Ancient DNA

Ancient DNA Reveals the Oldest Evidence Yet of Plague in Britain

The bacterium responsible for the bubonic plague may have spread to Britain about 4000 years ago.

Brown Rats carry many nasty diseases which they can spread to humans, normally through their urine. ...
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During the Black Death in the mid-1300s, most people first believed that rats spread the bubonic plague. Scientists would later understand that it was the fleas on the rats. It wasn’t until the 1890s when European scientists, studying an outbreak in colonial Hong Kong, found that it was really a bacterium in the fleas on the rats.

This culprit is called Yersinia pestis.

The Black Death wasn’t Y. pestis’s only appearance in history. It’s caused several major outbreaks in Europe and Asia over the last 2000 years. A paper published today in the journal Nature Communications found the earliest historical evidence for this species in Britain dates back to about 4000 years ago.

An old modern microbe

Ancient genome researchers in the United Kingdom, Germany, Spain, and France found evidence that the bacterium responsible for the bubonic plague may have spread to Britain about 4000 years ago. While we’ve known that Y. pestis had come to continental Europe during the Bronze Age, this finding demonstrates that it had moved west as well.

For reference, humans contain bacteria that predate use by millions of years. This pesky microbe is considered a modern pathology, so 4000 years makes it quite young by comparison. In fact, Yersinia pestis only diverged from Yersinia pseudotuberculosis, the tuberculosis bacterium, as recently as 6000 years ago in Eurasia, according to a study that analyzed the dental plaque of prehistoric humans.

When the plague came to Britain

This discovery marks the earliest evidence thus far of the plague in Britain, though we’ve seen evidence of this bacterium from as far back as 5000 years ago in other parts of Eurasia. One extinct strain of Y. pestis, known as the Late Neolithic and Bronze Age (LNBA) lineage, was believed to spread through Europe as humans traversed the Eurasian steppe between the two continents. However, when it arrived in Britain has remained a mystery.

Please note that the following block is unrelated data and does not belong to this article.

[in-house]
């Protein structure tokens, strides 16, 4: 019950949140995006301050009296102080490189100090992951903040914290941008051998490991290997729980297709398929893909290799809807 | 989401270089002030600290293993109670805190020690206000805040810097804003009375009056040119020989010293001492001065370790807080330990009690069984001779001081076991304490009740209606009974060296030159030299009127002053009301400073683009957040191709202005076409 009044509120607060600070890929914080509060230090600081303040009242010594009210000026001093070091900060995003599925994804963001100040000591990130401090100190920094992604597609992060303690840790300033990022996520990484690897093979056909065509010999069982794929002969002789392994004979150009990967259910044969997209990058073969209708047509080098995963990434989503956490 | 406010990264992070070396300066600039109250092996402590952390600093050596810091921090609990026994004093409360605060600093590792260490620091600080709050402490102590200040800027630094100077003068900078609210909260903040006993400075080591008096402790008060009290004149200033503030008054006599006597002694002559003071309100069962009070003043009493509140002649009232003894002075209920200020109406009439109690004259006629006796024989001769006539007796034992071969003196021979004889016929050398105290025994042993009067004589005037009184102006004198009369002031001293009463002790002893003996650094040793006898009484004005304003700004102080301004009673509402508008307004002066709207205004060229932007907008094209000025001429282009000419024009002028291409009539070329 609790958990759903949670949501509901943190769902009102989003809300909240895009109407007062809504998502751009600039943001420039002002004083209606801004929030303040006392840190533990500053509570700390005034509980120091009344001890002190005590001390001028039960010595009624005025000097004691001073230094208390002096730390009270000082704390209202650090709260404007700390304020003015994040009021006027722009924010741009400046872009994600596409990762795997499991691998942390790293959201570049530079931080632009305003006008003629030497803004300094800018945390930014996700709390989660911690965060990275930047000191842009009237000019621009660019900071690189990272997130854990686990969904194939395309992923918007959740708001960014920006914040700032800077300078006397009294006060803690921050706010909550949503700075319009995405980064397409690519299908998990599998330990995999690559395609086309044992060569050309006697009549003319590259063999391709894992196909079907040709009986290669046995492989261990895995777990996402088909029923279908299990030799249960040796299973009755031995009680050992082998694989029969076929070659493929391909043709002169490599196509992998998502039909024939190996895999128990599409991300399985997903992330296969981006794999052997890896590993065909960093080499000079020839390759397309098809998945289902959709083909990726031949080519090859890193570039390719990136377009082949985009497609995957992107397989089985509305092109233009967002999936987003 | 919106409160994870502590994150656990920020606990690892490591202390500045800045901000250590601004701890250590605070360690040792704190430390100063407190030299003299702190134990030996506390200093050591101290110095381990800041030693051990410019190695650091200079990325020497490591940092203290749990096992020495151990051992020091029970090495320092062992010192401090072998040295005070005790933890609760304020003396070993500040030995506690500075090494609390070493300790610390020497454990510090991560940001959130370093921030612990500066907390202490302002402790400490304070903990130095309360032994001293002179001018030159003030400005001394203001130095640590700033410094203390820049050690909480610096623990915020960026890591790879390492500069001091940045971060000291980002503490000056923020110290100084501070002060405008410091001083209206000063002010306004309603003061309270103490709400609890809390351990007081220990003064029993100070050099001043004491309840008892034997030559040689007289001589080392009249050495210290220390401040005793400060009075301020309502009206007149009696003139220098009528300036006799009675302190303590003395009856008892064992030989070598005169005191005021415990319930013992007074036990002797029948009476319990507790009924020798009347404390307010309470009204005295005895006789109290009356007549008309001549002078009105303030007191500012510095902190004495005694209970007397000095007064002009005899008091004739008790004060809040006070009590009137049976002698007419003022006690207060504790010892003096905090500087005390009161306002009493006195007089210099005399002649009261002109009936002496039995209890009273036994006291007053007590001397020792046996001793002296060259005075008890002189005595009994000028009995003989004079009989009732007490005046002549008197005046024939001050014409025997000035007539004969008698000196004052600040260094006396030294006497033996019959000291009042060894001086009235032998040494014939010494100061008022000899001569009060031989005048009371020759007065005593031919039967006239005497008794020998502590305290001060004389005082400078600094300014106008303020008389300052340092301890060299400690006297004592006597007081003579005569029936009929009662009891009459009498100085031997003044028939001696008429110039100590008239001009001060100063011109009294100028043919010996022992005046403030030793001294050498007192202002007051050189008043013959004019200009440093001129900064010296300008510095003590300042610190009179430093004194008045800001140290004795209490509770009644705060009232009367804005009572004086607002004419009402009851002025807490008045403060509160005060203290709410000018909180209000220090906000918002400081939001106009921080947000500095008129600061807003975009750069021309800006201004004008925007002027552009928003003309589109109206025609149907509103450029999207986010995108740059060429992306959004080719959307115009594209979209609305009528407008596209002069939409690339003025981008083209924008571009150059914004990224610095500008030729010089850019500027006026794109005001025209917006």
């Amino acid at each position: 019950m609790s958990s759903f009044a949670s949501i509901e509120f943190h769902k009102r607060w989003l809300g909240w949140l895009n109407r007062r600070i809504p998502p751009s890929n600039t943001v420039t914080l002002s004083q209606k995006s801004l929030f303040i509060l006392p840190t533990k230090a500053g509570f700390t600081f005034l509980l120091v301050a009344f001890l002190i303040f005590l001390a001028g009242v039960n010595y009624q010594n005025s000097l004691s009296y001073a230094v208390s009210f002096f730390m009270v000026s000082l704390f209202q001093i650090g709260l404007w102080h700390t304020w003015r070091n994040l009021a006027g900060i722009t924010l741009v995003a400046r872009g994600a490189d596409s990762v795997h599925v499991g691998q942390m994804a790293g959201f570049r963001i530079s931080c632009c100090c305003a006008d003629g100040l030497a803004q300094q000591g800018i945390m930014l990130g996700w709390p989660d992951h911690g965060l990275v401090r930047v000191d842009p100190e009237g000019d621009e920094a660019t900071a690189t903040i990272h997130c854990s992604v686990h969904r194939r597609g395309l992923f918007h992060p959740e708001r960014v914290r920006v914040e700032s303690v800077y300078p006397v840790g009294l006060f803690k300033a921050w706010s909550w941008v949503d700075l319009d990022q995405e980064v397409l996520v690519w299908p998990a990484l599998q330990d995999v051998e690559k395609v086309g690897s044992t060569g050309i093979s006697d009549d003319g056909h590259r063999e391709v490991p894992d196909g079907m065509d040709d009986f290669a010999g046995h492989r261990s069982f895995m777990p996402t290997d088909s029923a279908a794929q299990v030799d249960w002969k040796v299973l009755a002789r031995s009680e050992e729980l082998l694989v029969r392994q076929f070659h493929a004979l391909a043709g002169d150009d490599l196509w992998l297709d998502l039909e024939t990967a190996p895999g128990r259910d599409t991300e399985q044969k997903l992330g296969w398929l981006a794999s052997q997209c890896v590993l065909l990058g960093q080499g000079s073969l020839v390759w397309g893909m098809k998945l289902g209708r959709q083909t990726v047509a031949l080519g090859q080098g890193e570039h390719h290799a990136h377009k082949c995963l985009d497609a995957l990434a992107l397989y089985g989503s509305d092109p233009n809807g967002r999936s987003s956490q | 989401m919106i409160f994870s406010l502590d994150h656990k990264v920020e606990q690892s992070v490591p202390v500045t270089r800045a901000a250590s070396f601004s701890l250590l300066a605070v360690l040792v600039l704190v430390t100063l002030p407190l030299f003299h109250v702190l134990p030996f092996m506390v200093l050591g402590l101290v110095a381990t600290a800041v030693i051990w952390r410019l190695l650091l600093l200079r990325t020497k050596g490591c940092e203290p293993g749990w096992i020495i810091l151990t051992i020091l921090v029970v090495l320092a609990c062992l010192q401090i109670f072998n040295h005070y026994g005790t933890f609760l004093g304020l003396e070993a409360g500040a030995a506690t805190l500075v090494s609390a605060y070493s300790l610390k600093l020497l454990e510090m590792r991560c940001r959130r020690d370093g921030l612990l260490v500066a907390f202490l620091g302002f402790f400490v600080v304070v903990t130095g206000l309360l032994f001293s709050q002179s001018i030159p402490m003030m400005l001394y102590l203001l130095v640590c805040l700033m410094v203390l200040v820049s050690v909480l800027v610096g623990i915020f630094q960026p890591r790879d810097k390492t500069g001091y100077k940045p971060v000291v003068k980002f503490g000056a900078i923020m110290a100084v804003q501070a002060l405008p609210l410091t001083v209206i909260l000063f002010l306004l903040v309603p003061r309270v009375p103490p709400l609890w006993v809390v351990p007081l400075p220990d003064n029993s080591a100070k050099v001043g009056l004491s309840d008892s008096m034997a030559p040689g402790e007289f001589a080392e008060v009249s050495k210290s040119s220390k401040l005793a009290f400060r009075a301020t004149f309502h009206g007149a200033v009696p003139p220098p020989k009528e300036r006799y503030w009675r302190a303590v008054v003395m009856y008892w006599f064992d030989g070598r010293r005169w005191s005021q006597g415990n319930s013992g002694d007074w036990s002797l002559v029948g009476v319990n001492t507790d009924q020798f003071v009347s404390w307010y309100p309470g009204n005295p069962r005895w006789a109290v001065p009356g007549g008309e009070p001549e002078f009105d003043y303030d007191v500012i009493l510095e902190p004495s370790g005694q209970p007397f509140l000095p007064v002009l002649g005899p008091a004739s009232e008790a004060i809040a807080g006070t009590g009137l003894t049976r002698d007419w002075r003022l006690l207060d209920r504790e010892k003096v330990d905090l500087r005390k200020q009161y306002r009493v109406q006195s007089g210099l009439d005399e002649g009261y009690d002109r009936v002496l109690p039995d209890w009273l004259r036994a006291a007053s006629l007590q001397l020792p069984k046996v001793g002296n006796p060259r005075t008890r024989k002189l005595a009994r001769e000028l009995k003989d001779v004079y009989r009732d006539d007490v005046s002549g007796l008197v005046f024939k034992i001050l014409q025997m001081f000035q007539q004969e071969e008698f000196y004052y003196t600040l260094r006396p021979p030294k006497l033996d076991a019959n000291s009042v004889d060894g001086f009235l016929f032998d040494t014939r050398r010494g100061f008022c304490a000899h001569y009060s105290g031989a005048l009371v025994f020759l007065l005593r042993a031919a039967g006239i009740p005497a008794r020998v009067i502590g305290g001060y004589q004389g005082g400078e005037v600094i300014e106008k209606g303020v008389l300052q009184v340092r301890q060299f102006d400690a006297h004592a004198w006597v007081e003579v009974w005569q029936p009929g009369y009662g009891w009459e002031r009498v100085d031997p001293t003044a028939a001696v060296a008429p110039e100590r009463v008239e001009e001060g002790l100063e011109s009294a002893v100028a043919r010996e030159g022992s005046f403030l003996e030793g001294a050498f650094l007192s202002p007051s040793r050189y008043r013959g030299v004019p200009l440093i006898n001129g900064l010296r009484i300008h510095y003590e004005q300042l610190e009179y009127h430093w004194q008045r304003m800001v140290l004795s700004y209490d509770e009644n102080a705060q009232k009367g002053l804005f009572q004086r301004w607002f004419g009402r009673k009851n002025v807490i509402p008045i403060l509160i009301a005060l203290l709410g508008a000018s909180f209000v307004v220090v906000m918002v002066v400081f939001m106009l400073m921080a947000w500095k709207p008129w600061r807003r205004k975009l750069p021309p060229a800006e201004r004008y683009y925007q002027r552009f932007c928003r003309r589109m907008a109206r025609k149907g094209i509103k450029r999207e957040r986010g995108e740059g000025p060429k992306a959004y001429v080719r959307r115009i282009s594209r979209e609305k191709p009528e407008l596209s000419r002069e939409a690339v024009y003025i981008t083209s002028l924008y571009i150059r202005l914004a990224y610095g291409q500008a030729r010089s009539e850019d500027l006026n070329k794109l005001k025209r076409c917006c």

According to the findings, the bacterium could have been prevalent from Eastern Asia all the way to Britain as long as 4700 years ago.

What about the virulence gene?

However, that doesn’t mean the bubonic plague was rampant at all these times — just that the bacterial species that would later cause it was present.

The researchers analyzed samples from 34 bodies buried at two British Early Bronze Age sites. Three victims contained traces of Yersinia pestis, so then the team sequenced the three bacterial genomes. These remains and the bacteria genomes dated back to about 4000 years old. Two of the plague victims were children buried in a mass grave in Somerset. The third victim, a woman between 35 and 45 years old, came from a grave in Cumbria and was one of four tested bodies from that burial ground.

But these Y. pestis were missing a gene crucial to the plague, which made it clear something had changed in this bacterium between then and the time of the Black Death. This gene, known as the ymt virulence gene, is highly infectious and best known for transforming infection with the bacterium into a gruesome death sentence, in part because it lets the bacterium survive within the flea. This survival tactic helped further increase transmission. The lineage containing this gene was found in Central Asia about 2800 years ago.

While scientists have evidence that Y. pestis was cruising through Britain 4000 years ago, right now there’s no telling the severity of the plague caused by the LNBA lineage. What’s important, though, is just how wide the little bacterium spread over the course of just a few centuries. The finding, in addition to telling us when these microbes spread to Britain, demonstrates its transmissibility even before the Plague decimated the continent.

Future research could tell us more about what the plague looked like in this strain, as well as its prevalence within Britain alone.

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